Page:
Ever since its launch a few months ago, the Mahindra TUV300 has been making all the right noises. So we decided to unleash this brawny SUV onto the segment leader, the Ford EcoSport, to see if it can muscle its way to the top.
In 2013, Ford changed the outlook and perception for SUVs, as they launched a sub-4 metre compact crossover – the EcoSport, which was an instant runaway success. Sure, initially, they didn’t have enough vehicles to match the demand. But, as the EcoSport was one of the most anticipated urban SUVs in a long time, many patiently waited for delivery. It’s been three years now, and the EcoSport still sells in pretty decent numbers. But the reason for this could also be the lack of competition. Now Mahindra tried to steal Ford’s thunder once before, by launching the Quanto in 2012 – but their ‘compact SUV’ was nothing more than a pint size Xylo. Not surprisingly, it bombed in the market. So, with the sub-4 metre utility segment becoming Mahindra’s Waterloo, they went back to the drawing board, played to their strengths, and came out with the rugged TUV300. Now the ‘Tough Utility Vehicle’ is expected to give the EcoSport some serious competition, but does Mahindra have a segment leader on their hands?
Ford have kept their ‘golden goose’ updated, whether it’s through their Sync infotainment system or by making small tweaks to the exterior. The 2016 model gets some additional tweaks, both inside and out, but first let’s talk about the new 1.5-litre diesel engine that made its debut in the Figo Aspire compact sedan. The new powerplant is a gem, and now gives it an additional 9bhp boost – increasing its total output to 99bhp. The previous engine suffered from turbo lag, especially at slow speeds, but now the EcoSport doesn’t face that problem. The new engine has a linear, but much improved, pick up. And it also feels smoother and more refined. With better insulation materials, the Ford’s cabin feels less noisy – even when you’re keeping the revs up. But, at high speed, the powerplant does feel strained. As before, it’s mated to a 5-speed manual transmission and there’s still no sign of a diesel automatic – which could propel EcoSport sales further. The electronic power steering lacks any sort of feedback and feels feather light. This is the new school of thought for Ford, because it makes their cars a lot easier to manoeuvre – especially during parking – but not quite as driver-oriented as they used to be.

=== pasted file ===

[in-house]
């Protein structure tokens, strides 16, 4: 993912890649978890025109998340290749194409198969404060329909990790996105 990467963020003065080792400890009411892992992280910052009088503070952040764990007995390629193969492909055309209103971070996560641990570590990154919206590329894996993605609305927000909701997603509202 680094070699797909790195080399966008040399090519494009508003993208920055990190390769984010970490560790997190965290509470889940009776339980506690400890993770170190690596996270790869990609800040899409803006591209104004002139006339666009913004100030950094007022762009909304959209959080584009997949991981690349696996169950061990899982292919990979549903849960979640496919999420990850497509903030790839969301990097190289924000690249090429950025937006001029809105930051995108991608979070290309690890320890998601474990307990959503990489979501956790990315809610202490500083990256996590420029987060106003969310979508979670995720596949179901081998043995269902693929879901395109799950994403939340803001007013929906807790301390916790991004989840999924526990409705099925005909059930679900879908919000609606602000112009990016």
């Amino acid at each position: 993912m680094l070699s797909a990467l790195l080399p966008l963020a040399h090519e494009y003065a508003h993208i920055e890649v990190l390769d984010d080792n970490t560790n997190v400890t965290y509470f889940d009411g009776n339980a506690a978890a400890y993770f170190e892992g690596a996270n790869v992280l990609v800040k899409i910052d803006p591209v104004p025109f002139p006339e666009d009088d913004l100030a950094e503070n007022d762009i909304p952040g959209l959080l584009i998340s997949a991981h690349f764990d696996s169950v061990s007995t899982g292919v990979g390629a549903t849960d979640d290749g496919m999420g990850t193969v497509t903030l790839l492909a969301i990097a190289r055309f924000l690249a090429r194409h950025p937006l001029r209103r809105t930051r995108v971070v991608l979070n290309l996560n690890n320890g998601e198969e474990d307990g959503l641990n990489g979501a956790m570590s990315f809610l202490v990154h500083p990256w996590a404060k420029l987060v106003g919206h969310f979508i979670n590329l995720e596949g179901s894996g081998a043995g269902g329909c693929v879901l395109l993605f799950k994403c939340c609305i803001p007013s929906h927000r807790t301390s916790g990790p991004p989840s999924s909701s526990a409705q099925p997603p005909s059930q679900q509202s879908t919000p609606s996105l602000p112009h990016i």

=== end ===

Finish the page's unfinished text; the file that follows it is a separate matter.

Mahindra’s first compact SUV project might have been a hurried one, but the TUV is a well thought out SUV. Its strongest point is the 1.5-litre, 3-cylinder diesel engine that produces 84bhp. Usually 3-cylinder engines are unrefined, but M&M has added a dual-stage turbocharger that ensures better responsiveness and acceleration. At low revs, the 1.5-litre packs a punch, which translates into fairly good driverability in slow traffic. The trouble starts when you get deeper into the rev range, as the TUV runs out of steam quite quickly. The TUV comes with an AMT as well, but our test car had a 5-speed manual transmission – which was notchy and heavy when compared to the EcoSport. But it’s not vague and slots in well. It’s also equipped with a micro-hybrid stop-start system. Eco mode saps all of its power, but it does return better fuel economy figures.